BOLDUAN: Plus, it is the most anticipated red carpet event of the year and what do people anticipate? Fashion, of course. We're going to talk about Oscar fashion coming up.

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PEREIRA: Welcome back to NEW DAY. It is still dark outside. We're about an hour away from sunrise here in Los Angeles. We're live at a beautiful Montage Hotel in Beverly Hills, just adjacent to Hollywood where hours ago, the red carpet was overflowing with all sorts of stars, Leo, Brad, Meryl, Liza, certainly, a memorable night for so many, packed with emotional tributes, show stopping musical performances, and this, one epic selfie.

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UNIDENTIFIED MALE: And the Oscar goes to --

PEREIRA (voice-over): It was a night full of inspirational speeches.

MATTHEW MCCONAUGHEY, BEST ACTOR, "DALLAS BUYERS CLUB": When you got God, you got a friend and that friend is you.

PEREIRA: The magnetic Matthew McConaughey winning Best Actor and his co-star, Jared Leto, Best Supporting Actor for their transformational roles in "Dallas Buyers Club."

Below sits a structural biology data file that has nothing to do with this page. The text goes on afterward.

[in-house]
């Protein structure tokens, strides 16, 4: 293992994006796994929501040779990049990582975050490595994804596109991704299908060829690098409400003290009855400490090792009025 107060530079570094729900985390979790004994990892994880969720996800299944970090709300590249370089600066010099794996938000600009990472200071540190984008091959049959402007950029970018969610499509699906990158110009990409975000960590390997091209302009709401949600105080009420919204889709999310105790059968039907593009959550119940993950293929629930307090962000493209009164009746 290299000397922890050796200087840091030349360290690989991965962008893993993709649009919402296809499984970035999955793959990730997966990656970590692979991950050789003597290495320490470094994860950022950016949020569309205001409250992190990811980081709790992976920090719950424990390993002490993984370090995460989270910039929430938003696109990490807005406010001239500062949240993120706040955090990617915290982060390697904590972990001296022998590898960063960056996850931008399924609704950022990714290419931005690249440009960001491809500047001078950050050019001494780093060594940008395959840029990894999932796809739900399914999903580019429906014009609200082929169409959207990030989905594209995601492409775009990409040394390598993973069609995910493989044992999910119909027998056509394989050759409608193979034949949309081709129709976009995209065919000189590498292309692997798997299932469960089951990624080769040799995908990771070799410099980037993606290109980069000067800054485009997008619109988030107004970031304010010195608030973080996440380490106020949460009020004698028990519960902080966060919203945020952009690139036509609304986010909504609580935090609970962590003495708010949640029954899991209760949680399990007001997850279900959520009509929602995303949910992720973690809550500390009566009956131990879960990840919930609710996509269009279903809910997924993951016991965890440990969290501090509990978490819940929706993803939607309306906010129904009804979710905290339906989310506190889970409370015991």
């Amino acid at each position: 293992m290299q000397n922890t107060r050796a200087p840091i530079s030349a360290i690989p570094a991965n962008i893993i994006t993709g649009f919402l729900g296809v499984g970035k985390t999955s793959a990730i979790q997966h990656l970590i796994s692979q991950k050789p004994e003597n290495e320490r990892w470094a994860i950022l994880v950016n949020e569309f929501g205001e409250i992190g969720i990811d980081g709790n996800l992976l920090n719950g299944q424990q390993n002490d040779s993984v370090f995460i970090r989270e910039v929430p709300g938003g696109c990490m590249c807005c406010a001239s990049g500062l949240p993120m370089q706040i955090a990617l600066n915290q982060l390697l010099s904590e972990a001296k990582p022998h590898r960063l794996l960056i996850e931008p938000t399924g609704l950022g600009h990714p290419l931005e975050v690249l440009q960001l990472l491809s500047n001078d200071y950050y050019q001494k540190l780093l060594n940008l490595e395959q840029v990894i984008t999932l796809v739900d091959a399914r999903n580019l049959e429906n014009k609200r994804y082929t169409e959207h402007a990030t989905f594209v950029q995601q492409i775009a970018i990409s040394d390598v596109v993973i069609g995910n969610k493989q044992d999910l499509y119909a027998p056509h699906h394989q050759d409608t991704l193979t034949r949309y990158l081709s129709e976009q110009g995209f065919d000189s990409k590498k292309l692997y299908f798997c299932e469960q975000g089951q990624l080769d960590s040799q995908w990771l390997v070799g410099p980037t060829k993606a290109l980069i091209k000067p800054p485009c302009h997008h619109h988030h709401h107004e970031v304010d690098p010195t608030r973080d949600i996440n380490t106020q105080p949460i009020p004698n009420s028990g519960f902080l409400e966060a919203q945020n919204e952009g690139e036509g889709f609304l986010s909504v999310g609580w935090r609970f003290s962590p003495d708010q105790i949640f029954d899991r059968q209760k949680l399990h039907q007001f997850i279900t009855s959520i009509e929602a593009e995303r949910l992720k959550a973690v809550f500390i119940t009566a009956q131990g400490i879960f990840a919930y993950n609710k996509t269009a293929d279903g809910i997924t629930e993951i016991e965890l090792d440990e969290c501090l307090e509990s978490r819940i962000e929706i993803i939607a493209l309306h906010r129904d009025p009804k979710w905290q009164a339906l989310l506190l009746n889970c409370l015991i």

JARED LETO, BEST SUPPORTING ACTOR, "DALLAS BUYERS CLUB": To those of you out there who have ever felt injustice because of who you are or who you love, tonight, I stand here in front of the world with you and for you. Thank you so much.

PEREIRA: Newcomer, Lupita Nyong'o named Best Supporting Actress for her powerful performance.

LUPITA NYONG'O, BEST SUPPORTING ACTRESS, "12 YEARS A SLAVE": When I look down at this golden statue, may it remind me and every little child that no matter where you're from, your dreams are valid.

PEREIRA: And the lighthearted, Cate Blanchett, took home Best Actress for her work in "Blue Jasmine".

CATE BLANCHETT, BEST ACTRESS, "BLUE JASMINE": Sit down. You're too old to be standing.

PEREIRA: Having fun with some of her fellow nominees.

BLANCHETT: Julia #suckit. You know what that means?

PEREIRA: The evening's biggest honor awarded to the film based on a true story, "12 Years A Slave".

BRAD PITT, "12 YEARS A SLAVE," BEST MOTION PICTURE: We all get stand up here tonight because of one man who brought us all together to tell that story and that is the indomitable Mr. Steve McQueen.

PEREIRA: The honor making history. McQueen is the first Black director to win Best Motion Picture.

UNIDENTIFIED MALE: I dedicate this award to all the people who have endured slavery.

PEREIRA: It was also a night of wild star antics.

(SINGING)